Targeting the generator to the inside of the cancer cells also increases the treatment’s effectiveness. “If the atom is sitting on the outside of the cell, the alpha particle can travel in any direction, and it kills the cell only a fraction of the time,” explained Michael McDevitt, Ph.D., the study’s lead author and a senior research scientist in Dr. Scheinberg’s lab. “If the generator is inside the cell, every particle will be effective.” In addition, keeping the generator inside the cell greatly reduces the possibility that the daughter atoms could float off and damage healthy cells.

Numerous developments in technology have made the new nanogenerators possible. “The idea of targeting radioactive metals to tumors was first demonstrated by us in 1981,” Dr. Scheinberg said. “So it’s taken us 20 years to get to this more effective and sophisticated method.” A large part of this advance was the development of antibodies that target various types of tumor cells in humans. In addition, researchers were able to identify an appropriate atom, actinium (which has long enough half-life to allow doctors time to administer the drug after it has been manufactured) and secure a supply of it from the Department of Energy -- because it is a by-product of waste from nuclear power plants and weapons. Finally, the researchers found a molecular cage, such as one developed by the Dow Chemical Company, that would hold the actinium atom.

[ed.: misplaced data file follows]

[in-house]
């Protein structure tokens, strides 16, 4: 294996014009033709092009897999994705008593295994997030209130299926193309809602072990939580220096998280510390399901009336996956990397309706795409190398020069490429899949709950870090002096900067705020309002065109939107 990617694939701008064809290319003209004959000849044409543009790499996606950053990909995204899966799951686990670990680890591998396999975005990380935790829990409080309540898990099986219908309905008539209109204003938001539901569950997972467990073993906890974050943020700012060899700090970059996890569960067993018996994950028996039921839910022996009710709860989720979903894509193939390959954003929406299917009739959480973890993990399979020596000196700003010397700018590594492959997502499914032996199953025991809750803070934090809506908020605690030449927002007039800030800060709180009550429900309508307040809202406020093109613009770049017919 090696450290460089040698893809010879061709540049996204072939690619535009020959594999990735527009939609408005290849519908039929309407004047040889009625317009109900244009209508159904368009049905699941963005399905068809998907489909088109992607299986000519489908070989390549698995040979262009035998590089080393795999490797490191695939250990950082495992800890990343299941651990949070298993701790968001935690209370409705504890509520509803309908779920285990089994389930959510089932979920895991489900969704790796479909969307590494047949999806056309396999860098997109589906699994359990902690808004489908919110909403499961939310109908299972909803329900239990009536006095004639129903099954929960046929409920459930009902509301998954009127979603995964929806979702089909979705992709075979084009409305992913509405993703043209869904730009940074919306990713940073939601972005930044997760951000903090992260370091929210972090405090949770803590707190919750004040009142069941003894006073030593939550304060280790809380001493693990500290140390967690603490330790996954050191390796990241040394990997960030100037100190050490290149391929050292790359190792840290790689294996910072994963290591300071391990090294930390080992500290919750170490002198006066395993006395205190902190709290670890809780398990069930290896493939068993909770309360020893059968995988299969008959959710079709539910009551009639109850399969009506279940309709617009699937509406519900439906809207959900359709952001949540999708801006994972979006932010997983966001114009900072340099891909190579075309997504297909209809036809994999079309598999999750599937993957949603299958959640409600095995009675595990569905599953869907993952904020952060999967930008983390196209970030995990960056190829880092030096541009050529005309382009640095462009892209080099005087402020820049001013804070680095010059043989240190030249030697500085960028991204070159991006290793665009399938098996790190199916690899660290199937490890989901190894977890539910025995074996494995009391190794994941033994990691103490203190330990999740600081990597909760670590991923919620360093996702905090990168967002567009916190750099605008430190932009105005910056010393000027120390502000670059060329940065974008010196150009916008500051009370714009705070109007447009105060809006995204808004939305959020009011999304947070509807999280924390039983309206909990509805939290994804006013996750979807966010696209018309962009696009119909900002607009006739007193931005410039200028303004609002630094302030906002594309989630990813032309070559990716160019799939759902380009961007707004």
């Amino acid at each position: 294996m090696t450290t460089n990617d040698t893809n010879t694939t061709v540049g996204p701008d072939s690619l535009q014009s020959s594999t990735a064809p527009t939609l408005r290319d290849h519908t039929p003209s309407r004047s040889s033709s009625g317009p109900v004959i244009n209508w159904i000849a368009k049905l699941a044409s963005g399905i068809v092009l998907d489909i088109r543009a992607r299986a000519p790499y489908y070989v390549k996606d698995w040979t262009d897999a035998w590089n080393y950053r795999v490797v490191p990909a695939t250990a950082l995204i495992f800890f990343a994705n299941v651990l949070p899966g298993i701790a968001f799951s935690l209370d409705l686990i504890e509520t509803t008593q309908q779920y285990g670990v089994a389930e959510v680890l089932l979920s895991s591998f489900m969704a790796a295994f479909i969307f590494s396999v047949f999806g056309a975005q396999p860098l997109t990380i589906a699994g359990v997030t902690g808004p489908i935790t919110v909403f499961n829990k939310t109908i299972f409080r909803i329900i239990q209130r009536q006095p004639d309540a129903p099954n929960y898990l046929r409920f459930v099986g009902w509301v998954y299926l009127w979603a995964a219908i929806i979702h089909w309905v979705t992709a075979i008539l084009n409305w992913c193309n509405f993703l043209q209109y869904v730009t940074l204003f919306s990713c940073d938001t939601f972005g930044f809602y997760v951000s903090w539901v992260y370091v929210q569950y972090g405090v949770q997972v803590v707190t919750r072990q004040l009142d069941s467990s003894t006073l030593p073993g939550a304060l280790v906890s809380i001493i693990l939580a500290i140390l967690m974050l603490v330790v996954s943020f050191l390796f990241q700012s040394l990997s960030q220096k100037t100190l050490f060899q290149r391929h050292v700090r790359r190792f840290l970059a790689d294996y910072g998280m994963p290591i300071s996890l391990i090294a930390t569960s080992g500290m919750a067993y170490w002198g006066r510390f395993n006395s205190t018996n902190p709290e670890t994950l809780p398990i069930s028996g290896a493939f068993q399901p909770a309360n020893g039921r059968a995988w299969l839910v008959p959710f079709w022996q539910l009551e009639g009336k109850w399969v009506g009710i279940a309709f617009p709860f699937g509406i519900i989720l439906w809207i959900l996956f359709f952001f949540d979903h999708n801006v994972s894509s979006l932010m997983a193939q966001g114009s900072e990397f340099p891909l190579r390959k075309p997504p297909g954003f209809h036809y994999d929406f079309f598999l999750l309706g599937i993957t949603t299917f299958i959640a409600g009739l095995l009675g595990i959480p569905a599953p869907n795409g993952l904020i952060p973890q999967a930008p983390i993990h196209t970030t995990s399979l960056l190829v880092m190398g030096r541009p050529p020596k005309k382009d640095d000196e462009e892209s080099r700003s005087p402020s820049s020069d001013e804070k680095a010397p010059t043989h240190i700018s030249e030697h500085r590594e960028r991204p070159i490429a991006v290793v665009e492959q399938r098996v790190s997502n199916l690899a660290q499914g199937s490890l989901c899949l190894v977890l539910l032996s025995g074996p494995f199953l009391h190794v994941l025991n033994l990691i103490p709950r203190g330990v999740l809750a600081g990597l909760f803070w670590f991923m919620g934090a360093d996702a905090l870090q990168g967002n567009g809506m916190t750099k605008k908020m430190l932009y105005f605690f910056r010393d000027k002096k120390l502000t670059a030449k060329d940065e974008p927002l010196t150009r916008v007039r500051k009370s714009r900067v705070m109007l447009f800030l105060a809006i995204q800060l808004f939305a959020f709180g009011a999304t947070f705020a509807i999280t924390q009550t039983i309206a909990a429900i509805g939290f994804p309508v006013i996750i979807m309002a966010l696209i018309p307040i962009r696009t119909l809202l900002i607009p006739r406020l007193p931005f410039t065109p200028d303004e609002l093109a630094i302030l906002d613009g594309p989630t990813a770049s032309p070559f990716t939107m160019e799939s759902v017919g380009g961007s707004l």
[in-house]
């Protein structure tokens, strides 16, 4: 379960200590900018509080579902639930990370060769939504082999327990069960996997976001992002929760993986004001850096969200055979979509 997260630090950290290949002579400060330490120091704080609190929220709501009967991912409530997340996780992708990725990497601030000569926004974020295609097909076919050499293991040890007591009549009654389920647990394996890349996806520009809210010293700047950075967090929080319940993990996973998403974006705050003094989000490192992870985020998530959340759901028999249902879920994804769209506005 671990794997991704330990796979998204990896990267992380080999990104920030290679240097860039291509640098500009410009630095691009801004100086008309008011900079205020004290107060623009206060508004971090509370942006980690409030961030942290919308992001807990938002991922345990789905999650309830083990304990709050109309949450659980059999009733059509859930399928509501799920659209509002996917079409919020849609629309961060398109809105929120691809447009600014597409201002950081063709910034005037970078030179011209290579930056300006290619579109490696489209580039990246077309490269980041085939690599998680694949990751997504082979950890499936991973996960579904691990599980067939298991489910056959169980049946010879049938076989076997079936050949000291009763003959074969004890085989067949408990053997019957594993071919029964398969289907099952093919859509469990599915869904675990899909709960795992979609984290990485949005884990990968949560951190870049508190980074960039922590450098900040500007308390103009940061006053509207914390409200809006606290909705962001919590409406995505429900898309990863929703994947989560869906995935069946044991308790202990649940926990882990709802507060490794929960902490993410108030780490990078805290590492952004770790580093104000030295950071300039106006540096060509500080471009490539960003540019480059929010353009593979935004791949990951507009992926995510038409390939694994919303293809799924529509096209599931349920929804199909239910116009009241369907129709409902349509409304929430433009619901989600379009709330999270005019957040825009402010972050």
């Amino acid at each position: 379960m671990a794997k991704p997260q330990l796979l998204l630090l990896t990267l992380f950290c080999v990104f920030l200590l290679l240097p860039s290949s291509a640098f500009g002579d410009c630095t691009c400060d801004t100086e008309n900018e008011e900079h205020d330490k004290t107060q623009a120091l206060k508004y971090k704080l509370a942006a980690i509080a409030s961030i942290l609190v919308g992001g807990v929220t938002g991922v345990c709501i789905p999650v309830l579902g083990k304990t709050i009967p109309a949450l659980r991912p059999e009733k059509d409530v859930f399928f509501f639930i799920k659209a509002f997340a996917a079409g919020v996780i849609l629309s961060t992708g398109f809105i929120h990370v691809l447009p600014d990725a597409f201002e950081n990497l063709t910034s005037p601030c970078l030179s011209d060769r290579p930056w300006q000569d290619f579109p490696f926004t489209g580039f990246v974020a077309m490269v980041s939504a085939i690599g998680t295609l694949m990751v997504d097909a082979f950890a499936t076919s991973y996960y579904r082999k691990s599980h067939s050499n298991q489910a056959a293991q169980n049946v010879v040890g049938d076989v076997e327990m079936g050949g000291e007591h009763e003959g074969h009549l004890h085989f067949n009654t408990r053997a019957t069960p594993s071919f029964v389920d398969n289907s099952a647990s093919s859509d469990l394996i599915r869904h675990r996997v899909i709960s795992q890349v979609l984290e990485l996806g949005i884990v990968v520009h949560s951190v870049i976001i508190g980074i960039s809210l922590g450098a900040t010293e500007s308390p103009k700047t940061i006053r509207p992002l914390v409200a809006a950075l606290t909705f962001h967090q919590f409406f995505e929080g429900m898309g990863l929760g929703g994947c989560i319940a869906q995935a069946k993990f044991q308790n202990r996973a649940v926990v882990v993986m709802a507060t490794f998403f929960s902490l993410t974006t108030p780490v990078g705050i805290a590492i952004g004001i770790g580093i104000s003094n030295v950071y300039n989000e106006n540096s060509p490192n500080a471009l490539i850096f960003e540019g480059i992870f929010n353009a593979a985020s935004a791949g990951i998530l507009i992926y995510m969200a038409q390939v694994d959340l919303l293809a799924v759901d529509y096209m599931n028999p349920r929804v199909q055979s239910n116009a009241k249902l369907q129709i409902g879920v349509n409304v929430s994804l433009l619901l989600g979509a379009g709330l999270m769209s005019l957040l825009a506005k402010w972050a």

Dr. Scheinberg and his team plan to file an application with the Food and Drug Administration to begin trials in humans sometime next year. He says leukemia will most likely be the first cancer the nanogenerators are tested on, because his team has the most experience targeting those types of tumors. Although the mice treated with the drug seemed to experience no toxic side effects, the true test of whether this will become an effective therapy will not be known until those human trials begin, Dr. Scheinberg noted.

This research was supported by the Doris Duke Charitable Foundation, the National Institutes of Health, the CaPCure Foundation, the Lymphoma Foundation, the Cure for Lymphoma Foundation, the Gabrielle Rich Foundation, and the Pepsico Foundation.

Memorial Sloan-Kettering Cancer Center is the world's oldest and largest private institution devoted to prevention, patient care, research, and education in cancer. Our scientists and clinicians generate innovative approaches to better understand, diagnose and treat cancer. Our specialists are leaders in biomedical research and in translating the latest research to advance the standard of cancer care worldwide.


Story Source:

The above story is based on materials provided by Memorial Sloan-Kettering Cancer Center. Note: Materials may be edited for content and length.


Cite This Page:

Memorial Sloan-Kettering Cancer Center. "Molecular "Nanogenerator" Developed That Can Target Cancer Cells And Destroy Them." ScienceDaily. ScienceDaily, 16 November 2001. <www.sciencedaily.com/releases/2001/11/011116065322.htm>.